That's assuming injuries don't get in the way, though. Forwards Harry Giles and Jayson Tatum didn't participate in Duke's preseason games, Giles still recovering from an arthroscopic knee procedure in October—and still coming back from a torn ACL from last November—and Tatum sidelined with a foot sprain suffered last month. Once they get on the court, though, expect big things from them.

    The same goes for center Marques Bolden and guard Frank Jackson, who have both impressed during preseason workouts.

    Jonathan Isaac, Florida State

    Isaac committed to Florida State in July 2015 but almost didn't make it to campus after toying with the idea of turning pro straight out of high school, much like Thon Maker ended up doing. In the end, the 6'10” Isaac opted to honor his commitment to the Seminoles where he will present a unique matchup issue for opponents due to a late growth spurt.

    A guard until late in his prep career, Isaac isn't a traditional power forward who spends most of his time in the paint, and thus he can stretch defenses with his shooting and ball skills.

    V.J. King, Louisville

    The wing is an integral piece of Louisville's offense, where Damion Lee starred last season and where the 6'6” King could end up being the focal point this winter.

    Coach Rick Pitino has only had three freshmen average double figures during his time with the Cardinals, the last coming in 2008-09. King might be the guy to end that streak if he quickly adapts to the college game.

    Dennis Smith, North Carolina State

    Smith has technically been part of NC State's program since January, when after graduating early he enrolled in college in order to speed up rehabilitation of a torn ACL suffered that summer. It also enabled Smith to get comfortable with the Wolfpack system, leading to a monster offseason that included a strong showing at the Adidas Nations competition in Los Angeles in August.

    NBA scouts are very high on Smith, with DraftExpress listing him as the No. 2 pick in the 2017 draft.

All-Conference Teams

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    Geoff Burke-USA TODAY Sports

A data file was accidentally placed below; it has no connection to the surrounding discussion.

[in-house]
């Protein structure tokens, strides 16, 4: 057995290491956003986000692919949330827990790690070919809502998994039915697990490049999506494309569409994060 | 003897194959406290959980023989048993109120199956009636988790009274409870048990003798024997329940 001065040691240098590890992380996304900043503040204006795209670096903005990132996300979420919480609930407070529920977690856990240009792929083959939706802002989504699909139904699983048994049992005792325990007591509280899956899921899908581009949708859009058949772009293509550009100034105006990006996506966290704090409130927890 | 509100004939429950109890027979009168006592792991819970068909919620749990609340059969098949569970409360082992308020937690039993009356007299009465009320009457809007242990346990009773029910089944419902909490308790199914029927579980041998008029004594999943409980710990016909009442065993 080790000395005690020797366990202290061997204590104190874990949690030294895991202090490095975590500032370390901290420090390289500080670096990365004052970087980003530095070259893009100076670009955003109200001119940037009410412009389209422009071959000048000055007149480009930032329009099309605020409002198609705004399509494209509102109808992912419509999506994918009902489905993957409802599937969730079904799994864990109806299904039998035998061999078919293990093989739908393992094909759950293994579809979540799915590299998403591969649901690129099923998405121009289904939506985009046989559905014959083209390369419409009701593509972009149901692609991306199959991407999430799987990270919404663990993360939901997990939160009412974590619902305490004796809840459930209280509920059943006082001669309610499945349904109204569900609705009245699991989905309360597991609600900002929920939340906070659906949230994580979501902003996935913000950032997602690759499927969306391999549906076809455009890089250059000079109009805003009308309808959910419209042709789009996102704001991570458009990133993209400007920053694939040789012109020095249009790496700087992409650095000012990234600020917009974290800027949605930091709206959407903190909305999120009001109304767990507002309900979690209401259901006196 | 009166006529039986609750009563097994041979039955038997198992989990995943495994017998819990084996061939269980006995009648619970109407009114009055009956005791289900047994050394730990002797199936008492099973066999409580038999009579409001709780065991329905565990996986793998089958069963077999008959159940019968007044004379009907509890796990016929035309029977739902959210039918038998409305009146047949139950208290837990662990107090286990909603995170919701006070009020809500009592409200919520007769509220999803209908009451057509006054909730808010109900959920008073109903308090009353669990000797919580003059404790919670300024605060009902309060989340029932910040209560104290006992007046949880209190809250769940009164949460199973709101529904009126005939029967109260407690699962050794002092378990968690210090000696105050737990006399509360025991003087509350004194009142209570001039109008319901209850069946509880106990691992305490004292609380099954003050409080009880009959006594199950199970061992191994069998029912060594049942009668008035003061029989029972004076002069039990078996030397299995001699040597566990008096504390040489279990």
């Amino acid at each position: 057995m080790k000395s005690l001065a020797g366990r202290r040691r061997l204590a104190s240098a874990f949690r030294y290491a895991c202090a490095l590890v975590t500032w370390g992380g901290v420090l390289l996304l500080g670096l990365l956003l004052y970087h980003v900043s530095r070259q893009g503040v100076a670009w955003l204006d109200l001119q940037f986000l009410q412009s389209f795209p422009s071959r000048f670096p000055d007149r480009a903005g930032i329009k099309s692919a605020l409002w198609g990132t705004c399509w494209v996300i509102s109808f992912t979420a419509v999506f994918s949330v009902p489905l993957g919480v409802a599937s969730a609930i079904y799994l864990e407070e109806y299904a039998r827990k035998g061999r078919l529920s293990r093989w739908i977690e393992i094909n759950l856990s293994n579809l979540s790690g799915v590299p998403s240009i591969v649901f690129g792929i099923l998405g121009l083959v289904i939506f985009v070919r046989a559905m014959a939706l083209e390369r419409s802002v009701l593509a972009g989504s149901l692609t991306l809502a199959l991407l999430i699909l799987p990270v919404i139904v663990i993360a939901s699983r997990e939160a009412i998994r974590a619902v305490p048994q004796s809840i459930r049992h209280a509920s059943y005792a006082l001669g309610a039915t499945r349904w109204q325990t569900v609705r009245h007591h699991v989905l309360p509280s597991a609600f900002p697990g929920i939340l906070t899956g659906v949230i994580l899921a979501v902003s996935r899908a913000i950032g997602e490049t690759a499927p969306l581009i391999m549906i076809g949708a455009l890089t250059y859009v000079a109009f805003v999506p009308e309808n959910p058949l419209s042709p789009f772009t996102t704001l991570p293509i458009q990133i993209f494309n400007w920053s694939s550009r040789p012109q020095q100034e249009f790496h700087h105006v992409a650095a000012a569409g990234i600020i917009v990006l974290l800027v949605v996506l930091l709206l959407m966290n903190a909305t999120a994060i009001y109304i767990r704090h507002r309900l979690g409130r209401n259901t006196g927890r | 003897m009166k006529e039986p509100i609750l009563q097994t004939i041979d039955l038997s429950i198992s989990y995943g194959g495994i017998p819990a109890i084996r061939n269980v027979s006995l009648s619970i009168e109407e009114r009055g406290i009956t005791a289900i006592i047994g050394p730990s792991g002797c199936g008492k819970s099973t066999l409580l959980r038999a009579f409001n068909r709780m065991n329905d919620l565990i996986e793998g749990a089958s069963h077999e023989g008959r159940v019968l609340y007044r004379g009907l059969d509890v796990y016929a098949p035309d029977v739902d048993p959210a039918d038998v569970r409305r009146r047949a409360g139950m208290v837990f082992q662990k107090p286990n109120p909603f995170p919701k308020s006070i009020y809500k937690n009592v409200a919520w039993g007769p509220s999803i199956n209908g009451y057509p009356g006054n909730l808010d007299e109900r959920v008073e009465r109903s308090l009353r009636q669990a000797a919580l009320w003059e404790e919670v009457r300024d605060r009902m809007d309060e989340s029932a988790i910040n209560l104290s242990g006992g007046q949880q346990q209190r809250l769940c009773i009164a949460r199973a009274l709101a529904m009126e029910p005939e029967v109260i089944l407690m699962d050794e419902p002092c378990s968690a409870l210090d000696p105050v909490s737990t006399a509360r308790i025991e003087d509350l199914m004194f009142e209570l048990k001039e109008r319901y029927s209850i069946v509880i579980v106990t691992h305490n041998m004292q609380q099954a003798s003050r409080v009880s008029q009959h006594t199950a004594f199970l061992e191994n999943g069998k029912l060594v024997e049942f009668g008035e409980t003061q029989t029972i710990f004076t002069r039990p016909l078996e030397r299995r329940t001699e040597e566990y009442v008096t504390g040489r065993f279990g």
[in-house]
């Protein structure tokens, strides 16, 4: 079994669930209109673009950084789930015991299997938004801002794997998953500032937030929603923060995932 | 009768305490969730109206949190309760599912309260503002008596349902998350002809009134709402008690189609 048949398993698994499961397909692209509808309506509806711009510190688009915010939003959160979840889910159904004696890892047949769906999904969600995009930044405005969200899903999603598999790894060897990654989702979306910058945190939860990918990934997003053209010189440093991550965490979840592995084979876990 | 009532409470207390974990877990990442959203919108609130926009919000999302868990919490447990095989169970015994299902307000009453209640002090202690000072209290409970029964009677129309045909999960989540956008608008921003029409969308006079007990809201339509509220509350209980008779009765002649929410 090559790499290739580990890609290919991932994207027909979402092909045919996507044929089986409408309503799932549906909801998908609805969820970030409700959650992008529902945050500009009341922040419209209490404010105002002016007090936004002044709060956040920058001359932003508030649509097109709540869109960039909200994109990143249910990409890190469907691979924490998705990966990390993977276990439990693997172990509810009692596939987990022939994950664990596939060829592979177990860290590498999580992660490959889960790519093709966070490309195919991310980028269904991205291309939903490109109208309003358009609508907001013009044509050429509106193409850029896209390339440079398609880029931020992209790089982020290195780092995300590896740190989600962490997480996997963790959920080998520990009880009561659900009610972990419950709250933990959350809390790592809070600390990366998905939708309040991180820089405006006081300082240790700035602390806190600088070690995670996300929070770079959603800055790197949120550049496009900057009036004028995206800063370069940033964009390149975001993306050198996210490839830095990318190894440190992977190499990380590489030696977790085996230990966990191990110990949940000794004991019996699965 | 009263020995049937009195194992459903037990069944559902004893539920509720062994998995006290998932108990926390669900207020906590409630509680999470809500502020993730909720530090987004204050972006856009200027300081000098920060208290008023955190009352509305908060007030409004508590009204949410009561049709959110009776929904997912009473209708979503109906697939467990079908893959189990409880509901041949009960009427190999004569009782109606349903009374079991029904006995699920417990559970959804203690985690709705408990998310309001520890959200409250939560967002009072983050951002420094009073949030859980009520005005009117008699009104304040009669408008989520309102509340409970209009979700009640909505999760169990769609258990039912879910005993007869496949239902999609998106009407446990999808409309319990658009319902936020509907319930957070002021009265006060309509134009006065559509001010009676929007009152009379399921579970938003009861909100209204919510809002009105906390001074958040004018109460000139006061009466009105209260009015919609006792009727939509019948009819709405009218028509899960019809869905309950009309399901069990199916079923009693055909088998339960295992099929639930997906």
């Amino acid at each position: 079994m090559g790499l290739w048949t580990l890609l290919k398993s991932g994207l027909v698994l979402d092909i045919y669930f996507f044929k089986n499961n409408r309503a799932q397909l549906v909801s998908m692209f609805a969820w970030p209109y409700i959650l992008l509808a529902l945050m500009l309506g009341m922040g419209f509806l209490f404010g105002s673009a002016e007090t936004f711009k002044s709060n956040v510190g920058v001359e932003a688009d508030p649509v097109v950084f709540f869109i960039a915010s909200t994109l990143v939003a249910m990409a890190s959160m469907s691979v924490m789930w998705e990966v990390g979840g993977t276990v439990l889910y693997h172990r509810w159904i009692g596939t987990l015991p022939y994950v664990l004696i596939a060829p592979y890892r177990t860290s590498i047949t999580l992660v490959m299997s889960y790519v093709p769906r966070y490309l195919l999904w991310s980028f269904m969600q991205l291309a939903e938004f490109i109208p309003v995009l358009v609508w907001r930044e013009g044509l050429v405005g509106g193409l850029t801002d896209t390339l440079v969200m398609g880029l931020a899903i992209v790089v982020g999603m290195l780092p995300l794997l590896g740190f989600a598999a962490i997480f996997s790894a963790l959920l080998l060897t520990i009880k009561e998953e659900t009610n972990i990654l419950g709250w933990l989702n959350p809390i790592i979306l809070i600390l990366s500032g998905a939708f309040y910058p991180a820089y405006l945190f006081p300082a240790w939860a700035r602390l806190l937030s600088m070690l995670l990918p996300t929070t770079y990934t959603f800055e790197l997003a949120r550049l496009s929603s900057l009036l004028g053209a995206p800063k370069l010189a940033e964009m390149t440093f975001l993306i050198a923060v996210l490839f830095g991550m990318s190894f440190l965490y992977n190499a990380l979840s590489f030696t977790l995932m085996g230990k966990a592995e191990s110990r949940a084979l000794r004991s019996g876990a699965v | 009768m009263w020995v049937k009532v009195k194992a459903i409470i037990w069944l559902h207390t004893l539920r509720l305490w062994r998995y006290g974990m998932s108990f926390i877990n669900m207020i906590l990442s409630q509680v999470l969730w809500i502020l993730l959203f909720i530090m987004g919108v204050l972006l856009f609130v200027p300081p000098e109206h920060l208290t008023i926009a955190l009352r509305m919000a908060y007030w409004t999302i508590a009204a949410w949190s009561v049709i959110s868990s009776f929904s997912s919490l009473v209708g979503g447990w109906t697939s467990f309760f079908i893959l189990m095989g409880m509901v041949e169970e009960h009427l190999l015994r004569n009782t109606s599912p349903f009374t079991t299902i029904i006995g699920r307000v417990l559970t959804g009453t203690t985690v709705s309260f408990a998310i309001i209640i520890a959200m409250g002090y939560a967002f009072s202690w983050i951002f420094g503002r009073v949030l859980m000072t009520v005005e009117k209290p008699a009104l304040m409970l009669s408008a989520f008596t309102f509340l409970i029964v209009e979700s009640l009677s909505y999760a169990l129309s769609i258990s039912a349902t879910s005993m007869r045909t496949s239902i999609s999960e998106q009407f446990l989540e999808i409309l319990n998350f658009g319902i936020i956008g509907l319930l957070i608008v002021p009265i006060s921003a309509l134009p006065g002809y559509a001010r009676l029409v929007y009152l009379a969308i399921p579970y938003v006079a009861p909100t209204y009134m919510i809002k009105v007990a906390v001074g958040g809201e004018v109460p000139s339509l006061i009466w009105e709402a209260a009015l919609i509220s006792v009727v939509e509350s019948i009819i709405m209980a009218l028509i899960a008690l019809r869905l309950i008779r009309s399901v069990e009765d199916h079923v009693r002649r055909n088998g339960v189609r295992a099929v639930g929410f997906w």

Grayson Allen, G, Duke

    The overwhelming pick by ACC media for conference player of the year honors, Allen is coming off a monster sophomore year in which he averaged 21.6 points per game. He might not score that much this year with Duke's deeper lineup, but that won't prevent him from still leading the team in floor burns from his relentless play.

    Joel Berry, G, North Carolina

    Marcus Paige is gone, but Berry should make UNC fans feel like he's still around. The junior had a breakthrough season in 2015-16 and now becomes the Tar Heels' veteran in the backcourt charged with distributing to the rest of the team's strong weapons, but also finding his own shot.

    London Perrantes, G, Virginia

    Virginia's lone scholarship senior has been part of the Cavaliers' rise under Tony Bennett, and each season has seen him become more involved on the offensive end. He's a deadly shooter when he calls his own number, making 48.8 percent of three-pointers last season.

    Jaron Blossomgame, F, Clemson

    One of only four players in Division I last season who averaged 18 points, six rebounds and shot 50 percent overall and 40 percent from three-point range, Blossomgame tested the NBA draft waters before returning for his senior year. That decision should prove beneficial to he and Clemson.

    Jayson Tatum, F, Duke

    Though fellow Duke freshman Harry Giles was higher rated by recruiting services, it's Tatum who should be the Blue Devils' top newcomer. A guy who can bring their guards and big men, Tatum may end up being the guy the entire team is built around by season's end.


    Dwayne Bacon, G, Florida State

    Dennis Smith, G, North Carolina State

    Tyler Lydon, F, Syracuse

    Austin Nichols, F, Virginia

    Michael Young, F, Pittsburgh

Regular-Season Standings

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    Alex Brandon/Associated Press
    1. Duke
    2. North Carolina
    3. Virginia
    4. Louisville
    5. North Carolina State
    6. Syracuse
    7. Clemson
    8. Florida State
    9. Miami (Florida)
    10. Notre Dame
    11. Virginia Tech
    12. Pittsburgh
    13. Wake Forest
    14. Georgia Tech
    15. Boston College

    All statistics courtesy of, unless otherwise noted. All recruiting information courtesy of, unless otherwise noted.

    Follow Brian J. Pedersen on Twitter at @realBJP.